And that’s what happens early on in this first feature from director Cuyle Carvin, and, on balance, he makes a pretty good fist of it. The premise of the story by Jeff Miller writing with Justin and Josh Hawkins is simple but effective. Robert Holbrook (Thomas Downey) is a man whose life is not going the way he wanted. He’s split up from his wife, Lynn (Elise Muller), he barely has a relationship with his seventeen year old daughter Sammey (Trinity Simpson), his career as a children’s book author and illustrator is on the skids and, to top things off, his mother has recently died. The solution? Hit the bottle and move into mum’s kind of spooky old house. And that’s where he first meets Tommy, one of three very creepy dolls (especially the one with the winking eye and the broken neck) who, when not appearing unexpectedly around the house, are kept in the attic. Of course, we know the dolls are evil because we saw the prologue which, as so often seems to be the case, weakens the story by giving things away too early, rather than whetting our appetite for the horrors that are to come.
Nevertheless, instead of being terrified by the dolls, Robert is inspired by them and sits down to write a new children’s picture book; The Dolls in the Attic. But we’ve seen The Babadook (2014) so we know that a picture book with a scary rhyme is going to take us into a dark place that we probably don’t want to go. What’s even scarier is the possibility that the dolls might be writing the story themselves.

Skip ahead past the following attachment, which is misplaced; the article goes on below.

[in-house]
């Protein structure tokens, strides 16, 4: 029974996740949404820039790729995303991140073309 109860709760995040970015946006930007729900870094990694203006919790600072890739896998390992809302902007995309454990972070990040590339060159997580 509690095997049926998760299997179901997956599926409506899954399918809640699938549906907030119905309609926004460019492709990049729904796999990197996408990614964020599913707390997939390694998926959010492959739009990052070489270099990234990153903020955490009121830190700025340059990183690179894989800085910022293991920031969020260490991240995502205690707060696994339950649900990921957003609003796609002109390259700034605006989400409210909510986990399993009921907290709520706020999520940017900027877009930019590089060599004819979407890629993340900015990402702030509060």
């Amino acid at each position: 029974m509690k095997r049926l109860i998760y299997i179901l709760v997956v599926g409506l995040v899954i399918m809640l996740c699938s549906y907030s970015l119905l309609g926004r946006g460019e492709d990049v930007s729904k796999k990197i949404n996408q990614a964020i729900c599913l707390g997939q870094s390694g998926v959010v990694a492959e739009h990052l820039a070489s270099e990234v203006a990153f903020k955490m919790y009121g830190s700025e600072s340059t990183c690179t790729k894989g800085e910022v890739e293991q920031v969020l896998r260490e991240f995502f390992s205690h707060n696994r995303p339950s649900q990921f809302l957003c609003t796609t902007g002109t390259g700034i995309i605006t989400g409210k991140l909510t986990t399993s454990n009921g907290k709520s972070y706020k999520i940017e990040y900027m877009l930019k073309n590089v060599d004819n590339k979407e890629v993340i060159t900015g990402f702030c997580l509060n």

Cue the entrance of Dee Wallace, a veteran of horror classics like The Howling (1981), Cujo (1983), Critters (1986), The Frighteners (1996), Hallowe’en (2007) and more. Here she’s Margaret, a friend of Robert’s deceased mother who seems quite nice until the mention of ‘the dolls’ at which point she becomes terrified and warns Robert and his daughter Sammey to get rid of them before bad things start to happen. Either she’s giving them good advice or, as James (Bret Green) the yard boy suggests, she’s psycho and doesn’t know what she’s talking about. Here’s a hint. Don’t listen to James the yard boy.
For most of its 84 minute running time, the story holds the viewer close to, if not all the way to the edge of the seat. Downey and Simpson are good together as a father and daughter trying to work out their damaged relationship. What better way to precipitate their healing than have them terrorised by three murderous dolls. Wallace provides just the right amount of melodramatic foreboding in her handful of scenes and James the yard boy and Lynn the estranged wife round out a strong cast in this tight little chamber piece. There’s a stretch in the third act where the wheels fall off for a while and the restraint that Carvin has shown for the bulk of the film seems to get away from him. At the same time, the logic of the storytelling suffers at the hands of the necessity to manufacture a couple of gruesome moments. But, to his credit, things mostly get back on track as we reach the neat if a bit predictable twist at the end that is followed by a coda that feels like it might be tipping its cap to the final scene in Psycho (1960). It’s not entirely successful in leaving us with that classic suspended ‘oh no’ moment, but it comes close.
For a scary doll-horror movie, Dolls has more than its fair share of good, creepy moments and few chilling scares to keep us engaged. For my money, if you’re flicking through the Netflix menu and you come across William Brent Bell’s The Boy (2016) and its trailer puts you in the mood for a bit of doll-inspired mayhem, think twice and go looking for Dolls instead. I reckon you might have a better time of it.